In a year in which some scientific societies came under fire for shifting their human-rights work away from traditional campaigning on behalf of oppressed researchers, there were many examples of scientists who needed that support. In Iran, for instance, physics student Omid Kokabee was jailed and charged with spying; and in France, French-Algerian physicist Adléne Hicheur began his third year in jail without having faced trial. In the United States, the administration of President Barack Obama did make progress on a much-vaunted effort to draft policies on scientific integrity, a response to charges of censorship under his predecessor George W. Bush. The policies would give scientists at US government agencies more freedom to discuss their work (see page 425).

Brave new worlds

The end of the space-shuttle programme: Atlantis landed on 21 July. Credit: B. Ingalls/NASA

After 30 years and 135 missions, the space-shuttle era is over. Atlantis touched down for the final time on 21 July, leaving NASA reliant on Russian Soyuz capsules to get astronauts off the planet. The space agency also struggled to contain the spiralling costs — $8.7 billion and rising — of the James Webb Space Telescope, whose funding was narrowly saved amid budget cuts. Although NASA's Glory probe, to measure solar output, crashed on take-off in March, other robotic craft soared. The Curiosity rover is en route to Mars, and the Juno probe is heading for Jupiter. The MESSENGER spacecraft entered orbit around Mercury, and the Dawn mission did likewise around Vesta in the asteroid belt. Closer to home, Aquarius began to measure the saltiness of Earth's oceans from orbit. Meanwhile, China bolstered its growing power in space, achieving its first space docking, and Russia tasted failure with its botched Mars mission, Phobos-Grunt. Europe finally lofted the first satellites of its Galileo navigation system into orbit. But the most thrilling space research was the flood of data on new extrasolar planets emerging from NASA's Kepler mission and from ground-based telescopes. So far, more than 700 new worlds have been identified — although none is quite Earth's twin.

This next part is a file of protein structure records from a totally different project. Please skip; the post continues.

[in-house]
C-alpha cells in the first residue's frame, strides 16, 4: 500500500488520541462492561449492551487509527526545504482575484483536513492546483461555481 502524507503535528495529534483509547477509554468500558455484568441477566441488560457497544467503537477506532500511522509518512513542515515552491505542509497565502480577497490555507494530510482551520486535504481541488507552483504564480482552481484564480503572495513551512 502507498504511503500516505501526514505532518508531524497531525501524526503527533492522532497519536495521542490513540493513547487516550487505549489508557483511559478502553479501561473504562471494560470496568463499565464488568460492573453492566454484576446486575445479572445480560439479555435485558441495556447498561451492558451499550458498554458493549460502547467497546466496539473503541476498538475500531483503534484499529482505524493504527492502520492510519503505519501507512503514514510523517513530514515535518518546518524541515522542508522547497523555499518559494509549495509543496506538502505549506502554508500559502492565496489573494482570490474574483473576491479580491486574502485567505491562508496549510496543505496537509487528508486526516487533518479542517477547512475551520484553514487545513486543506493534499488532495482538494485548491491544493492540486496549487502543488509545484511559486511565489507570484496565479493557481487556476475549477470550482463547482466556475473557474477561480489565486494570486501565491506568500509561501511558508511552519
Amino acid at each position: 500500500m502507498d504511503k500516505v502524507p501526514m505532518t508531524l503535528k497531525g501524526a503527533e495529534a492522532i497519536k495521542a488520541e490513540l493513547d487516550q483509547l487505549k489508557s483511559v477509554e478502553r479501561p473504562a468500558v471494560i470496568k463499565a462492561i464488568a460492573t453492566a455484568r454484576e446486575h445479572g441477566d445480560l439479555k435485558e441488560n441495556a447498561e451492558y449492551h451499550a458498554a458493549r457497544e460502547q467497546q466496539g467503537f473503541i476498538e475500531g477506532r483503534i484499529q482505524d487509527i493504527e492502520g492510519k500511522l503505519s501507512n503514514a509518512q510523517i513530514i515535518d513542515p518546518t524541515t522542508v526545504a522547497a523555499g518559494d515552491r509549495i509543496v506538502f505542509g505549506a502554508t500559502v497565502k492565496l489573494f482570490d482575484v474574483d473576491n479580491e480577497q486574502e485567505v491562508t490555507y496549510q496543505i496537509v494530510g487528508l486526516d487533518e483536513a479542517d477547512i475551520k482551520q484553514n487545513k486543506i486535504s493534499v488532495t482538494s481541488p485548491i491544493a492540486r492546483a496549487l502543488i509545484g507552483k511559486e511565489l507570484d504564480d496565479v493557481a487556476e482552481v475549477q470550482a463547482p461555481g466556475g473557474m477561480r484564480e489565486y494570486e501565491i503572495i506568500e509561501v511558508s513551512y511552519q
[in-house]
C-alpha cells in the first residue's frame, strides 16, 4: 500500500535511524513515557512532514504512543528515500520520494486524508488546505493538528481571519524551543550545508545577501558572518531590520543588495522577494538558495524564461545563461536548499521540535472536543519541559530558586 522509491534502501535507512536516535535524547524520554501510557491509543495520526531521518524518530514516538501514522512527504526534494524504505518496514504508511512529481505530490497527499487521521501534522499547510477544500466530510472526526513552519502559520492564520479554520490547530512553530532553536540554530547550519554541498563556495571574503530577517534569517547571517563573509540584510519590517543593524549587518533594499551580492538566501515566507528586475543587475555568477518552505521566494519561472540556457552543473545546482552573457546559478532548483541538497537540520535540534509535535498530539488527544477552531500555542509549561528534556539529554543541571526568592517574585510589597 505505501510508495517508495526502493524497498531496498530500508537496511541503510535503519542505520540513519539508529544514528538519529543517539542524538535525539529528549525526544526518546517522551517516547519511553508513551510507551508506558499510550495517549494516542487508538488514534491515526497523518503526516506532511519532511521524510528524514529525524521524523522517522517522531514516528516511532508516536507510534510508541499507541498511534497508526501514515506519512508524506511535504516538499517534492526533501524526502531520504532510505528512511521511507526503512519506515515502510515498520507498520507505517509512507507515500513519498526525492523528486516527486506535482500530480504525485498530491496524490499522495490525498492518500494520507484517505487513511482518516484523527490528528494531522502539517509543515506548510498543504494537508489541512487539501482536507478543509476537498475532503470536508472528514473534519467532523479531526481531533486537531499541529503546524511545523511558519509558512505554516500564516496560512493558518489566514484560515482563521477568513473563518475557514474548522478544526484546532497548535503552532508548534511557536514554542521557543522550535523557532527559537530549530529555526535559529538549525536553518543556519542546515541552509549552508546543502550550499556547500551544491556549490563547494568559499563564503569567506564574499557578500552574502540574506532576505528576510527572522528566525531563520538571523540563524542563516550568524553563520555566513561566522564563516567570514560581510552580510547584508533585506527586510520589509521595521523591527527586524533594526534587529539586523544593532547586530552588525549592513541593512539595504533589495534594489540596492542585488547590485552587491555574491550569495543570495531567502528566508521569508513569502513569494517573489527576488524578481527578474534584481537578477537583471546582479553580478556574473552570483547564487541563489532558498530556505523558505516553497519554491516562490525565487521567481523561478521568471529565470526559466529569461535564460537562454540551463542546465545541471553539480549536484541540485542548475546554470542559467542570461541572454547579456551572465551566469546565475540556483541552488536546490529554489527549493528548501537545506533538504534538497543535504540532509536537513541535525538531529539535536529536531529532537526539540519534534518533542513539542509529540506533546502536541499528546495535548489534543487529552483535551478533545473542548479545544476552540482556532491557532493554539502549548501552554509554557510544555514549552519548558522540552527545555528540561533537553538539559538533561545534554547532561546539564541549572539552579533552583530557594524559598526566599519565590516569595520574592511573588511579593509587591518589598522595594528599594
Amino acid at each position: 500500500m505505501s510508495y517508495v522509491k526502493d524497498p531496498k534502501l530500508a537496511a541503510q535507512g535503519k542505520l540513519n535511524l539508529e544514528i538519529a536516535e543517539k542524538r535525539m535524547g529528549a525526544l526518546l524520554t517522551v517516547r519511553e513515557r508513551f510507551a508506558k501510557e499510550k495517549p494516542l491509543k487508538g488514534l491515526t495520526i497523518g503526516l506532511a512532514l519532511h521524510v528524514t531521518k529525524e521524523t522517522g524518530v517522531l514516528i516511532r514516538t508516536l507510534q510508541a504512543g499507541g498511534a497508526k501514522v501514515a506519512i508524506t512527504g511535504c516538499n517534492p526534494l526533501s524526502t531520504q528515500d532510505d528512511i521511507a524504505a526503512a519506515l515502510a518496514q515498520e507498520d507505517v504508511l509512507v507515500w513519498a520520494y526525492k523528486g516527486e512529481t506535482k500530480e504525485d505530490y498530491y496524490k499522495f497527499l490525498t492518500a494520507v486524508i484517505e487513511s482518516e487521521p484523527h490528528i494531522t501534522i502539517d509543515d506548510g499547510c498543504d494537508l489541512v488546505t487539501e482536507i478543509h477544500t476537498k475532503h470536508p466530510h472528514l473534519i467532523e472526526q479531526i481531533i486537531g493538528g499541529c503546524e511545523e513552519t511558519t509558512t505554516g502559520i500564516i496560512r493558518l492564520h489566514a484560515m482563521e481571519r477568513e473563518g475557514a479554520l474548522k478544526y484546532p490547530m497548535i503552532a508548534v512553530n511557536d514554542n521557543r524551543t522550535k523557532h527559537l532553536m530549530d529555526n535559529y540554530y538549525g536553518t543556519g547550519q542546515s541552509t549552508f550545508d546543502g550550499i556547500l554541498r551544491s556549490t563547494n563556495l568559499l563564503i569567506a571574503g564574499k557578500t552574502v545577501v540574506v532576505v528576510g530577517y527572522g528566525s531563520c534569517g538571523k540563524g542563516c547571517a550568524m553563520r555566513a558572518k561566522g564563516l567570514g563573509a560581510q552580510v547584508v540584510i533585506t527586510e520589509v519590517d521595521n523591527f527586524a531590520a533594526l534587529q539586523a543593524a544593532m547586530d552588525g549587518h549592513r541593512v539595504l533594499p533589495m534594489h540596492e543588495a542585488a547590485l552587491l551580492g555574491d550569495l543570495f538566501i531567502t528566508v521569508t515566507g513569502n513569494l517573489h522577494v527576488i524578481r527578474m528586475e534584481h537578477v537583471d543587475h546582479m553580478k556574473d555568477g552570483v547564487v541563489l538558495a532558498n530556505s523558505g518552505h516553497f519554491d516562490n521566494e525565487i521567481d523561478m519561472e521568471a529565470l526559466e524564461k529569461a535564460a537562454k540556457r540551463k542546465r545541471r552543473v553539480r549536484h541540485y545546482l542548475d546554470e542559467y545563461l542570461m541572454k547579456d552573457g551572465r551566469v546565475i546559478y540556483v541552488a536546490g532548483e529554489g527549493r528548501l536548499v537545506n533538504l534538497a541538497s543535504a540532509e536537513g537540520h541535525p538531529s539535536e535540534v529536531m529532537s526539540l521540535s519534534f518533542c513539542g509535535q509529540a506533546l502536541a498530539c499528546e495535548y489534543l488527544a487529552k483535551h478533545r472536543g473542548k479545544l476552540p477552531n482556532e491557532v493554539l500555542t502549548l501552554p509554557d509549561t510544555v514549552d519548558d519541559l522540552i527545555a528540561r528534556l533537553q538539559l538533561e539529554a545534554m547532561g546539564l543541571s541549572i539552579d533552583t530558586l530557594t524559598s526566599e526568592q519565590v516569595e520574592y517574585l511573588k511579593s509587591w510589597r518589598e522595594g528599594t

Sequencing: Cheap as chips

Care for a fish-and-chip genome? The cod and the potato were among the many organisms unravelled by sequencing machines this year, but the most fascinating genomes were those that revealed humanity's past. The first complete genome of an Aboriginal Australian offered clues that pioneers left Africa for the south more than 60,000 years ago, and the genome of the Black Death pathogen Yersinia pestis, recovered from victims' teeth, shed light on how the disease laid waste to Europe in the fourteenth century. Bacterial outbreaks nowadays can be sequenced as they happen — as shown by the rapid identification of the Escherichia coli strain that wreaked havoc in northern Europe in the spring. That feat was achieved in three days by one of a new wave of chip-based sequencers, which manufacturers say will provide genomes for less than $1,000. Yet for all their promise, some makers of small and large sequencing devices announced miserable profits in the year's third quarter, after biologists, fearful of falling research funding, held off buying new equipment. Instead, sequencing companies are eyeing up new markets in biomedicine, promoting the use of genetic tests and whole-genome sequencing to diagnose clinical diseases, which is starting to have life-changing effects.

Cuts, cuts, cuts